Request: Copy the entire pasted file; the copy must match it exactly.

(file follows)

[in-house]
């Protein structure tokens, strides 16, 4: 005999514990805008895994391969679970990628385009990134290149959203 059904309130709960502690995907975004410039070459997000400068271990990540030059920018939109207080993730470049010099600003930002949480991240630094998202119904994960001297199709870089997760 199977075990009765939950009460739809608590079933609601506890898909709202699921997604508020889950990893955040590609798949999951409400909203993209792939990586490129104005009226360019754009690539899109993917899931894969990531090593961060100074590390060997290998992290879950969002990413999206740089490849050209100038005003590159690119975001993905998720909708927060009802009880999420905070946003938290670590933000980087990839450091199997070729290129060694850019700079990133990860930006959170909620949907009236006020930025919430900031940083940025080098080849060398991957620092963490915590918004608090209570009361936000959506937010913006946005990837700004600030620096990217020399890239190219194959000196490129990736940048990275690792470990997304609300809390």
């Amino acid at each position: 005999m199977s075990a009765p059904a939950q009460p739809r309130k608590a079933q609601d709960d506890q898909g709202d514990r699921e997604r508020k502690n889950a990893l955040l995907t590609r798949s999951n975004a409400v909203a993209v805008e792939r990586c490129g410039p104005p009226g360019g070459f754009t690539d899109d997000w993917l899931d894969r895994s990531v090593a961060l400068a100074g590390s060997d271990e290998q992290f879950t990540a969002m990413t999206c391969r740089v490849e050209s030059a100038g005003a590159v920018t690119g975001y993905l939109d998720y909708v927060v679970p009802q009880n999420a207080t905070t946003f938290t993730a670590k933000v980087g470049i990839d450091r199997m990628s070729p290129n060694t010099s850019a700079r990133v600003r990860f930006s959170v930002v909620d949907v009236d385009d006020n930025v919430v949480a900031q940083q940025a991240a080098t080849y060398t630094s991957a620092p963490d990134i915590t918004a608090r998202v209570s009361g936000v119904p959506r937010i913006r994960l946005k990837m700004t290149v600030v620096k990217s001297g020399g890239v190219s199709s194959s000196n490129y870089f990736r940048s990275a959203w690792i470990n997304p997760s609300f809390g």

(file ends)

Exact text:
[in-house]
């Protein structure tokens, strides 16, 4: 005999514990805008895994391969679970990628385009990134290149959203 059904309130709960502690995907975004410039070459997000400068271990990540030059920018939109207080993730470049010099600003930002949480991240630094998202119904994960001297199709870089997760 199977075990009765939950009460739809608590079933609601506890898909709202699921997604508020889950990893955040590609798949999951409400909203993209792939990586490129104005009226360019754009690539899109993917899931894969990531090593961060100074590390060997290998992290879950969002990413999206740089490849050209100038005003590159690119975001993905998720909708927060009802009880999420905070946003938290670590933000980087990839450091199997070729290129060694850019700079990133990860930006959170909620949907009236006020930025919430900031940083940025080098080849060398991957620092963490915590918004608090209570009361936000959506937010913006946005990837700004600030620096990217020399890239190219194959000196490129990736940048990275690792470990997304609300809390």
């Amino acid at each position: 005999m199977s075990a009765p059904a939950q009460p739809r309130k608590a079933q609601d709960d506890q898909g709202d514990r699921e997604r508020k502690n889950a990893l955040l995907t590609r798949s999951n975004a409400v909203a993209v805008e792939r990586c490129g410039p104005p009226g360019g070459f754009t690539d899109d997000w993917l899931d894969r895994s990531v090593a961060l400068a100074g590390s060997d271990e290998q992290f879950t990540a969002m990413t999206c391969r740089v490849e050209s030059a100038g005003a590159v920018t690119g975001y993905l939109d998720y909708v927060v679970p009802q009880n999420a207080t905070t946003f938290t993730a670590k933000v980087g470049i990839d450091r199997m990628s070729p290129n060694t010099s850019a700079r990133v600003r990860f930006s959170v930002v909620d949907v009236d385009d006020n930025v919430v949480a900031q940083q940025a991240a080098t080849y060398t630094s991957a620092p963490d990134i915590t918004a608090r998202v209570s009361g936000v119904p959506r937010i913006r994960l946005k990837m700004t290149v600030v620096k990217s001297g020399g890239v190219s199709s194959s000196n490129y870089f990736r940048s990275a959203w690792i470990n997304p997760s609300f809390g």